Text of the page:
Earlier this week, I mentioned that Google seems to be cooperating with China's requests that it censor websites that its government deems harmful. Today, the Wall Street Journal reports a new wrinkle in China's battle to censor computers: it might conflict with its obligations under the World Trade Organization. U.S. Secretary of Commerce Gary Locke and U.S. Trade Representative Ron Kirk sent a joint letter to China today that demands China lift a requirement that computers sold to its people include software to censor the internet. They claim it violates World Trade Organization guidelines. I'd give them an "A" for effort, but find it unlikely their argument will change China's censorship policy.
Let's break this down. First from the WSJ article:
The U.S. letters "expressed that the U.S. government is seriously concerned about the Green Dam [requirement], including wide-ranging concerns about the scope of the measure, the censorship implications, trade impact and security flaws which create serious problems for the IT industry and Chinese consumers," the U.S. official said.
Green Dam is China's censorship software that, as of July 1st, must be installed in any computer sold in China. Here's an expert from today's Commerce Department press release that explains our officials' argument:
The letter points out that the proposed new rule raises fundamental questions regarding regulatory transparency and notes concerns about compliance with World Trade Organization (WTO) rules, such as notification obligations. Locke and Kirk also listed for MIIT Minister Li Yizhong and MOFCOM Minister Chen Deming numerous concerns raised by global technology companies, Chinese citizens, and the worldwide media about the stability of the software, the scope and extent of the filtering activities and its security weaknesses. All of these problems have serious implications for consumers and businesses.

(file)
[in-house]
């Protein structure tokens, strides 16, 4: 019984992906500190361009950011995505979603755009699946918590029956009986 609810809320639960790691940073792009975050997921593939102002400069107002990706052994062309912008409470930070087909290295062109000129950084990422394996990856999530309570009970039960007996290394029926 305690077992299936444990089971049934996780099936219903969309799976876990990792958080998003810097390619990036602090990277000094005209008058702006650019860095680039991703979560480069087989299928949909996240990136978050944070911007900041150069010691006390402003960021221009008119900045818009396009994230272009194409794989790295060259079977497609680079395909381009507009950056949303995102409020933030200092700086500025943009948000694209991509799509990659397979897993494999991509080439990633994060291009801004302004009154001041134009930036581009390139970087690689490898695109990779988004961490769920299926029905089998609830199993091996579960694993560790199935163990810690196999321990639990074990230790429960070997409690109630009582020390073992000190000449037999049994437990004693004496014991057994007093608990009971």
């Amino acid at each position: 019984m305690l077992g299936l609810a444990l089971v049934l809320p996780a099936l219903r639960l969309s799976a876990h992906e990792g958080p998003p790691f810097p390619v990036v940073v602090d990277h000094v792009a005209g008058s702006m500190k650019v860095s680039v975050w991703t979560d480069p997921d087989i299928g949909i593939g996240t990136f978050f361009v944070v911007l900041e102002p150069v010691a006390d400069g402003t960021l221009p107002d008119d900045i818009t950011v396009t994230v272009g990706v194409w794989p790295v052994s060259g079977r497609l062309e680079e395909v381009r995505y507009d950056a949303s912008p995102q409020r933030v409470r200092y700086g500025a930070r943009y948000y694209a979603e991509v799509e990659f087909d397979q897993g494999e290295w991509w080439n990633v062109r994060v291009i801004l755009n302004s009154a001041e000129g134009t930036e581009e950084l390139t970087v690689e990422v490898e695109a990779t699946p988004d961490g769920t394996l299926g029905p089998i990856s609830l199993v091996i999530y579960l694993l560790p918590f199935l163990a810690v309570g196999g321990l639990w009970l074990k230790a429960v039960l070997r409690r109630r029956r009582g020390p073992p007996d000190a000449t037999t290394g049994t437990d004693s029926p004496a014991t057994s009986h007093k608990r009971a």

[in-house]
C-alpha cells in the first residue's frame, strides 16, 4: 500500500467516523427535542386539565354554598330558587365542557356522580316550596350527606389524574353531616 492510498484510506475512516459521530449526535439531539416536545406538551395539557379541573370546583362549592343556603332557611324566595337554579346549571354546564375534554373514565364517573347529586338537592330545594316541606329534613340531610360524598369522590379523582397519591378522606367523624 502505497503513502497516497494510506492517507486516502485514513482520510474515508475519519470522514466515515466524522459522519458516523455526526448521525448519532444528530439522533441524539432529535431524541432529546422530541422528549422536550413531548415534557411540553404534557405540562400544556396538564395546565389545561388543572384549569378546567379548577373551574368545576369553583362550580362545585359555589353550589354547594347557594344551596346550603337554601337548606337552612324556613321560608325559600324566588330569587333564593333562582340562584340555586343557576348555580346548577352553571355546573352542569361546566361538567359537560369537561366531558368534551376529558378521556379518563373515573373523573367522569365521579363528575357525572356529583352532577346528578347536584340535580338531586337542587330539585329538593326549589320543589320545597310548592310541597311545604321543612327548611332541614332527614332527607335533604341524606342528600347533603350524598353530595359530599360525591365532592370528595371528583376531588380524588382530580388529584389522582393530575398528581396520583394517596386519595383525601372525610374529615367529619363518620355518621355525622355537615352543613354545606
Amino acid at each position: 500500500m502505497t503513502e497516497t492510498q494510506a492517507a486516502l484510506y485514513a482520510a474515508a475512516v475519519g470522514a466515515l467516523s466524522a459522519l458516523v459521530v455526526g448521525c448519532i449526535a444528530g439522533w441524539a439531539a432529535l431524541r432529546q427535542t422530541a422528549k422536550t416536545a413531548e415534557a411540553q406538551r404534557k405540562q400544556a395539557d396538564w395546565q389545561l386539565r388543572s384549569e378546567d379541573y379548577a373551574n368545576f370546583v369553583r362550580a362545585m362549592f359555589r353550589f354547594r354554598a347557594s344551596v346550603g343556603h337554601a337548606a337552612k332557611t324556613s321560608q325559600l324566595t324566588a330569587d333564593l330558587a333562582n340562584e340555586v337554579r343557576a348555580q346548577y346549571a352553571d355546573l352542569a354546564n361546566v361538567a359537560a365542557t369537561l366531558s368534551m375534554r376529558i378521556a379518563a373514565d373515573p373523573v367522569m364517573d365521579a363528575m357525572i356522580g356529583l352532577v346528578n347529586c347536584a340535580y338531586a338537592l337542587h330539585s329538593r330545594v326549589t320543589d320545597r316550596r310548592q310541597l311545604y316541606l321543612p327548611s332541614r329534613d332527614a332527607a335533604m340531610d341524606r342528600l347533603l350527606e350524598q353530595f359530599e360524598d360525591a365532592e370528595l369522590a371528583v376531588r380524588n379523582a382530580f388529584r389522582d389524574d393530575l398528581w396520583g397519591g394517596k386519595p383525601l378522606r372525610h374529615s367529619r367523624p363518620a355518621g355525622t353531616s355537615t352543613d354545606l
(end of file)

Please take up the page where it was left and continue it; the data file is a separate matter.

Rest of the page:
This all seemed like
The U.S. is claiming that China's insistence on requiring this software violates "notification obligations" under the WTO. Essentially, the WTO says its members cannot create requirements that might inhibit trade. If new technological requirements, like including new computer software on computers sold to your people, are imposed by a country, then it must notify the WTO well before that requirement takes effect. That way, the firms located in other member nations can have ample time to prepare.
As you can see, this isn't exactly an argument that would prevent censorship. Instead, the U.S. is essentially saying, "Hey you didn't give us enough warning that you wanted to censor stuff." To which China can reply, "Oh. Our bad. Yeah, we like to censor the internet. Now you know. Please comply."
If the U.S. computer companies don't like censorship software, China can just say that's their problem. China is not saying U.S. firms can't sell computers in China, just that they must have the Green Dam software on the machines they sell there. That's why it's unlikely that the WTO would see this action as protectionist.
My source thought it was relatively unlikely that this tactic by the U.S. would scare the Chinese, as they have pretty strong WTO expertise these days. At best, the U.S. can hope to start a conversation about the censorship software requirement. Unfortunately, the U.S. has little leverage to prevent the Chinese from censoring the internet its people use.